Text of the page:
While history and social sciences in general have taken a lot of interest in success stories, in the products which have managed to become widely distributed, which have flourished in the long term, established their name and brought about the growth of economic sectors and companies or territories, it is also true that failure can be of historic interest as it allows light to be shed on economic, social and cultural changes within a period or a space. While these issues have sometimes been tackled in the study of certain agri-food sectors or in companies, so far they have not concerned in-depth research specifically examining their characteristics and what is at stake. In contrast with study devoted to analyzing the successful adoption of new foodstuffs (coffee, sugar, maize), to the well established fame of great wines or industrial products that are household names worldwide or to that of the conquest of international markets by renowned localized products, the theme of decline also possesses heuristic values when one takes an interest in a product, its history, its geography, its place on the market or it the role it plays in consumption. It will in fact help us to better understand how a foodstuff is situated within consumer patterns which may evolve, how a product manages to be distributed on a market before competitors arrive, how a local product widely known throughout a region little by little becomes a culture left aside. Studying the many processes involved in decline, from the latent threat to a foodstuff to its final disappearance, will also lead us to question food choices and their constraints, the directions taken by the agri-food industry and the policies that are implemented in this field.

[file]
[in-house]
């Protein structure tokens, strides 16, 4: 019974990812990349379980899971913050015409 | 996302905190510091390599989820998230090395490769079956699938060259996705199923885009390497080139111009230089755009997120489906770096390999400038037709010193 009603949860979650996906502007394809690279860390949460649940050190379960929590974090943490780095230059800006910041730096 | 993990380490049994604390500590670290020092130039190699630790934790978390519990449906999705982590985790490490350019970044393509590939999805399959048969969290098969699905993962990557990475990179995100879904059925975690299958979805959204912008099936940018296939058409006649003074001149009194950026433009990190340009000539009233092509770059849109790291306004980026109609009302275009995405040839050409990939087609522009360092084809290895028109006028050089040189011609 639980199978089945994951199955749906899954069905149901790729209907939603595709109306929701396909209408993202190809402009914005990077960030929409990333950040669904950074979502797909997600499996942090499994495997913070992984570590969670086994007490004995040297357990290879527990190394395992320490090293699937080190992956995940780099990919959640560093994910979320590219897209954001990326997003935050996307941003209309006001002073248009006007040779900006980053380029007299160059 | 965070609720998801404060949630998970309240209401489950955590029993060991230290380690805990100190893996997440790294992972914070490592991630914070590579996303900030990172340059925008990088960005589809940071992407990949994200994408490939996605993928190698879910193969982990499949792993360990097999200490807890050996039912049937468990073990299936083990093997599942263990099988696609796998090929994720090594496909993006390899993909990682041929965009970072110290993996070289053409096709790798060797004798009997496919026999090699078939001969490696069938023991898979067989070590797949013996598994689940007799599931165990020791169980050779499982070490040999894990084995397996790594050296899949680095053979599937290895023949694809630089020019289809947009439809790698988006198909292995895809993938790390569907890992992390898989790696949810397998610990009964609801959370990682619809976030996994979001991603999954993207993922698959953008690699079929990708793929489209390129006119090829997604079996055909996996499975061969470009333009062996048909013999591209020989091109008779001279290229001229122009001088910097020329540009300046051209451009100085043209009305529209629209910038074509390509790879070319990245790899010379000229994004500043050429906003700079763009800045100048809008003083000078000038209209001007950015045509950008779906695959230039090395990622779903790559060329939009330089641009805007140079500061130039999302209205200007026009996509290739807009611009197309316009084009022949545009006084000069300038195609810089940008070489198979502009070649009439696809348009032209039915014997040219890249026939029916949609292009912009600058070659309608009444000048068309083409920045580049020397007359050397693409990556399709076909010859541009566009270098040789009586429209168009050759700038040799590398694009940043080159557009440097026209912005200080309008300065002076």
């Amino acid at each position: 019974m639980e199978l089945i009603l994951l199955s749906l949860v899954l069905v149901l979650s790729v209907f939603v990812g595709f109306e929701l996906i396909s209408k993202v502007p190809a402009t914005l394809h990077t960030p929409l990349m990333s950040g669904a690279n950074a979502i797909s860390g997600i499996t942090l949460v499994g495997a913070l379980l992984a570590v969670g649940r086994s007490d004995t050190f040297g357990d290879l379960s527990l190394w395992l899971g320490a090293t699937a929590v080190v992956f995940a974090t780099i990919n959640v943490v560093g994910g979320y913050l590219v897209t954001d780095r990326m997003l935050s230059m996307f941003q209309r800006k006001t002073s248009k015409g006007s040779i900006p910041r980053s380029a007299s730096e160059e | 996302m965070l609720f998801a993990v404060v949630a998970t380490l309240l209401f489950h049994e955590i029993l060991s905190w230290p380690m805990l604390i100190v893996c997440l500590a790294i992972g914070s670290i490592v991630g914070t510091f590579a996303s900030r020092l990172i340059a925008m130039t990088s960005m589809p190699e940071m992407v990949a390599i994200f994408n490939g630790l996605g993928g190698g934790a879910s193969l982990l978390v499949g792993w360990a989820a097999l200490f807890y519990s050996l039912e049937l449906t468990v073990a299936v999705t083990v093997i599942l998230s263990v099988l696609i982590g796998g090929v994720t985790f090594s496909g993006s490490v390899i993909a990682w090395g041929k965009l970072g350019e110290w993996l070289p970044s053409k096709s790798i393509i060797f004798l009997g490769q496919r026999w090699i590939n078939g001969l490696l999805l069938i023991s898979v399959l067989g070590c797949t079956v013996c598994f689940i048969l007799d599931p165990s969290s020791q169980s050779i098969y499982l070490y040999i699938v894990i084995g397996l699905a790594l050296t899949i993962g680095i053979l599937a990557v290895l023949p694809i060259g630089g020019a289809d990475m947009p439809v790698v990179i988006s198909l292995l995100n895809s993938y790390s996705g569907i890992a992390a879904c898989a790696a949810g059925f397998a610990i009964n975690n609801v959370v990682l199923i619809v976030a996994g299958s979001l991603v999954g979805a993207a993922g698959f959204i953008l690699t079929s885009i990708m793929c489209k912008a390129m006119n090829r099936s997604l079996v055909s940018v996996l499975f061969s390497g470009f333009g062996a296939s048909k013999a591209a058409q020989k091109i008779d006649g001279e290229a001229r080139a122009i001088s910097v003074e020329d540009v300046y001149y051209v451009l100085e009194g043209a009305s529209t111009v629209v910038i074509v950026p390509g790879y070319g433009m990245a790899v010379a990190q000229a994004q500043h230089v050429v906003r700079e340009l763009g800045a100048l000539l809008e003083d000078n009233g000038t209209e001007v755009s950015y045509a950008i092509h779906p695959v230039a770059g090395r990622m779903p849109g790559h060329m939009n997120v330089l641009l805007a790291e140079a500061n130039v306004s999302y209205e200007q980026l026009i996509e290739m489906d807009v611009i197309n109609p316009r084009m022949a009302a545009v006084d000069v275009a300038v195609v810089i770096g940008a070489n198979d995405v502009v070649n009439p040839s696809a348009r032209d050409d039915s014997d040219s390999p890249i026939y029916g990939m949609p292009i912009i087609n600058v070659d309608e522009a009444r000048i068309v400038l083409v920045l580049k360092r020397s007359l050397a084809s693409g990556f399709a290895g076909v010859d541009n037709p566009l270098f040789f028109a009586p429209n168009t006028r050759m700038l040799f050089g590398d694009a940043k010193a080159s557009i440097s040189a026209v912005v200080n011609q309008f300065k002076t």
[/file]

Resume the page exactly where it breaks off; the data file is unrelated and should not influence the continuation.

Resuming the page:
Within the framework of the TERESMA program, which is interested in the links between terroirs, territories, spaces and markets both yesterday and today, this conference is therefore focusing on understanding the causes and the mechanisms of the decline of certain products from the 14th to the 21st century. True to the spirit of this collective international program, we are looking to bring together thinking from human sciences but also from law and economics in a historical perspective which will allow us to measure the changes and the importance of different historical contexts, and this will be based around three main axes: